As food for thought, if you using your escape money to set up a business or maybe travel, you might be moving anyway, so you may as well do it a year earlier.
Slightly less drastic and more palatable I imagine……..
If you own your place, PLEASE PLEASE PLEASE check that you are not on your lender’s standard variable rate (SVR). This is very likely to be adding £££ onto your mortgage each month and could easily be reduced by moving to another lender.
Also, the SVR is the interest you are paying. Sorry if I am teaching you to suck eggs here but if reduce your payment by switching to a lower rate, you are not paying any less on the capital, you are just paying less interest.
MoneySavingExpert.com is my all-time, absolute favourite site. Just type ‘remortgage’ in the search bar on the top right of the website to get the information you need.
This really is much easier than it used to be as online mortgage brokers such as Habito have popped up recently.
Seriously. Please see if you can switch, it could make a huge difference to your ability to save.
If you have a spare room you don’t use, could you rent this out to a lodger or put it on Airbnb?
Similarly, if you go on holiday could you rent out your place on Airbnb while you are away to help fund your time away?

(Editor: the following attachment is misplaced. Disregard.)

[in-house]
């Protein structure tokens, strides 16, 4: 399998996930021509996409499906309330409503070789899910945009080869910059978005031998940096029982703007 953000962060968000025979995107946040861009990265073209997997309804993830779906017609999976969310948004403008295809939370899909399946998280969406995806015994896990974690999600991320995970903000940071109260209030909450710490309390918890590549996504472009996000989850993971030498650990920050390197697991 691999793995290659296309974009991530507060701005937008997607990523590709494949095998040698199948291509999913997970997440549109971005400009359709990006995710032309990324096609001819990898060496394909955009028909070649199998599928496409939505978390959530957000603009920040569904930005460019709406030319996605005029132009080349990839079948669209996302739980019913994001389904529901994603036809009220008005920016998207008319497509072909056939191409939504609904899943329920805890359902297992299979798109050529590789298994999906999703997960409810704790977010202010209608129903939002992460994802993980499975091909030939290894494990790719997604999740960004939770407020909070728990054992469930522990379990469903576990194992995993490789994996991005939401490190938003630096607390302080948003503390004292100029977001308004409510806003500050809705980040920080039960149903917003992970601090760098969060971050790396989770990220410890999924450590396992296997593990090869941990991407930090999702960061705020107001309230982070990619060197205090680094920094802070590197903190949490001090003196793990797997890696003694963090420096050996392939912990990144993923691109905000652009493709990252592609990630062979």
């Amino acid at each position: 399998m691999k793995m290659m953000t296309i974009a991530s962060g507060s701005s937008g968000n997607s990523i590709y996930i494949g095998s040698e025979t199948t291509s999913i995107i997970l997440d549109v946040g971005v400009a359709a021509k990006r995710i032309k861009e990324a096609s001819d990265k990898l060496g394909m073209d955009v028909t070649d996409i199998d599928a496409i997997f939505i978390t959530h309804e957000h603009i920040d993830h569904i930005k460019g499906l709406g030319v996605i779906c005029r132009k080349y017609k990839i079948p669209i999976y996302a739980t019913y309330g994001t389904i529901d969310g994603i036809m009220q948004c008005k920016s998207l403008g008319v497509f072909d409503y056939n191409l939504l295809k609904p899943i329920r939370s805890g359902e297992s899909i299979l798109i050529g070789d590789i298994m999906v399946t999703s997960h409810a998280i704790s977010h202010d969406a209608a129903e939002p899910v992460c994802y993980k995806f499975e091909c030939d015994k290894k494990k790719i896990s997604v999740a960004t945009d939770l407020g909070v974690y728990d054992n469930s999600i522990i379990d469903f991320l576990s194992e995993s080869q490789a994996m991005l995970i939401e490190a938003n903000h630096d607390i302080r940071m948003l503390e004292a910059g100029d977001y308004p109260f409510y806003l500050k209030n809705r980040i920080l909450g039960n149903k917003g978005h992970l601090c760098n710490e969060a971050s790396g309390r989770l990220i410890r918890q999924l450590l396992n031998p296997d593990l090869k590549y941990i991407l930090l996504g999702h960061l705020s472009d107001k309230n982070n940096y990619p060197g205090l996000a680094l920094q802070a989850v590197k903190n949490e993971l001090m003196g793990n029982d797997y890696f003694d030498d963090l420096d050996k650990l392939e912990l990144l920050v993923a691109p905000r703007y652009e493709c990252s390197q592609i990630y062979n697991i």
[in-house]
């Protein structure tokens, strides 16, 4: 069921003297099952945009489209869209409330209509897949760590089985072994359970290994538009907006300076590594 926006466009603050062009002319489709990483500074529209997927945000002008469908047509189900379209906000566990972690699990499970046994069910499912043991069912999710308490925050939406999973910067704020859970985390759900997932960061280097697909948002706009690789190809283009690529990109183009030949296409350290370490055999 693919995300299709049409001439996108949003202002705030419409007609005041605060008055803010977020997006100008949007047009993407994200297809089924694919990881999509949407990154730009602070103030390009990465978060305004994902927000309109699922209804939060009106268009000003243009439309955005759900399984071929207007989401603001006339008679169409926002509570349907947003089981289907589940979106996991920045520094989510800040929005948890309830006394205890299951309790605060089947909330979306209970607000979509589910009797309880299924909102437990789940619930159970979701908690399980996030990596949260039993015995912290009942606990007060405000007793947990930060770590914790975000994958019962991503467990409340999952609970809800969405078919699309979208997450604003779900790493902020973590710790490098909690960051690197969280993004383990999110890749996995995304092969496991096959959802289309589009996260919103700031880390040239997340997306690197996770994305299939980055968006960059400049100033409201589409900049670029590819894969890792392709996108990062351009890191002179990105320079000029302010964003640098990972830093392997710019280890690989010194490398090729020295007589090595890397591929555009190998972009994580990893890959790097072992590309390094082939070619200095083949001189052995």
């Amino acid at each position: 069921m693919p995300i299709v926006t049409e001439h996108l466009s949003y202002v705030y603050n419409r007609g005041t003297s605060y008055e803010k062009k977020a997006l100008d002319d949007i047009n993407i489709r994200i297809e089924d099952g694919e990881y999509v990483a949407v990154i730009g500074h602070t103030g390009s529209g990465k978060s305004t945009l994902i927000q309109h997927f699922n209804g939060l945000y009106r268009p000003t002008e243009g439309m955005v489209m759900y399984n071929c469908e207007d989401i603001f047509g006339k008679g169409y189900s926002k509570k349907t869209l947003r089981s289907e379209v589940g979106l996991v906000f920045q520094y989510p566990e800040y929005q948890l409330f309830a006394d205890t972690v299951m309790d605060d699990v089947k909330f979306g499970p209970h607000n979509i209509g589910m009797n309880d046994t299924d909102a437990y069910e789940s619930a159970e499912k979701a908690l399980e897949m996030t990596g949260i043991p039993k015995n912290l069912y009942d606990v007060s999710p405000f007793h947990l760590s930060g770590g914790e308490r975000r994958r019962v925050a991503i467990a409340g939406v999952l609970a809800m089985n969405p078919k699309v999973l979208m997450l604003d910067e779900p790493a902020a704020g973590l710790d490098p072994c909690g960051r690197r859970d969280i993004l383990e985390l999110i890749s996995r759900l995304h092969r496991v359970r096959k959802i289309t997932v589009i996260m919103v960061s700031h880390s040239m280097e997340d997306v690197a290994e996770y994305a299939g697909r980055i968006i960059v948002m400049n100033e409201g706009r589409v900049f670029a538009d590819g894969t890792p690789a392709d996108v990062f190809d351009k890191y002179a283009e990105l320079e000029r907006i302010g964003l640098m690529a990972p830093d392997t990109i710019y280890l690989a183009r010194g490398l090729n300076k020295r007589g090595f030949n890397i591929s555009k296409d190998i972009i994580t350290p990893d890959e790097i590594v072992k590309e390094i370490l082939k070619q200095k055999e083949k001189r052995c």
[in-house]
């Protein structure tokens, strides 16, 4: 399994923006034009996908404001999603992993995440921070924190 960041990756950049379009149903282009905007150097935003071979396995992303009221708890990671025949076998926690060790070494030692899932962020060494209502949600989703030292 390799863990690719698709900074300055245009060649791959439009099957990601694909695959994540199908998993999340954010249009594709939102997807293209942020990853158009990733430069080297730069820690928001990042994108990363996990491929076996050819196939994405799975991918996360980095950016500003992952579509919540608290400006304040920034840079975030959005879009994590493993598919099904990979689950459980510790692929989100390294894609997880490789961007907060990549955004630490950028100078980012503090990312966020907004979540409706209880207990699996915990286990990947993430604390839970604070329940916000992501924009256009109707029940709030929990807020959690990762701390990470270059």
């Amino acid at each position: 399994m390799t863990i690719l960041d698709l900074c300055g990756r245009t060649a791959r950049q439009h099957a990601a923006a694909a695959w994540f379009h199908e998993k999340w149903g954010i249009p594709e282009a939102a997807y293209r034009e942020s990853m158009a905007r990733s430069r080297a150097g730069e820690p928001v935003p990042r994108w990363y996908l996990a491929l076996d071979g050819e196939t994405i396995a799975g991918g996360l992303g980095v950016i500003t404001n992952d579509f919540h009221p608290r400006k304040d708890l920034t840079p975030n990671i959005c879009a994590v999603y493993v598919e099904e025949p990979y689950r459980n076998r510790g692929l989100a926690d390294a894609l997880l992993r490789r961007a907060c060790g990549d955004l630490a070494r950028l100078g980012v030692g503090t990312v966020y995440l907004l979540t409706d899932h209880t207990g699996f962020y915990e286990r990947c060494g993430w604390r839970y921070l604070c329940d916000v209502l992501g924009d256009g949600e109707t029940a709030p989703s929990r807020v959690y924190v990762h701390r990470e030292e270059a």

Just a caveat on this – if you are renting out a room you need to check with your mortgage lender and the insurance company that you are okay to do this.
Also if you live in a city, there may be restrictions on how long you can rent your place on Airbnb for (some boroughs of London have a 3 month limit per year).
I’ve put fixed costs in quotation marks, as they are expenses that need to be paid each month if you want to keep the lights on and eat, but, that doesn’t mean you can’t still save money on them.
Go through all of your monthly expenses, such as electricity, gas, broadband, mobile phone and see if you can find a cheaper alternative.
Again, MoneySavingExpert.com is compulsory if you live in the UK, there is no way you won’t save money if you use the site. And it really doesn’t take that long. There are alerts you can sign up for too so you don’t necessarily need to diarise it each year.
Just a note on electricity and a shameless plug for Bulb if you live in the UK. I recently switched to Bulb and I think they are amazing.
They provide green energy, their app and site are incredibly user-friendly and they will pay your exit fees from your current provider.
If you use my link IWMLBproject/Bulb you will get £50 off your bill and so will I. You can then use your own referrer link for your friends and family.
If you are concerned about the environment then you can have a read of another of my posts below: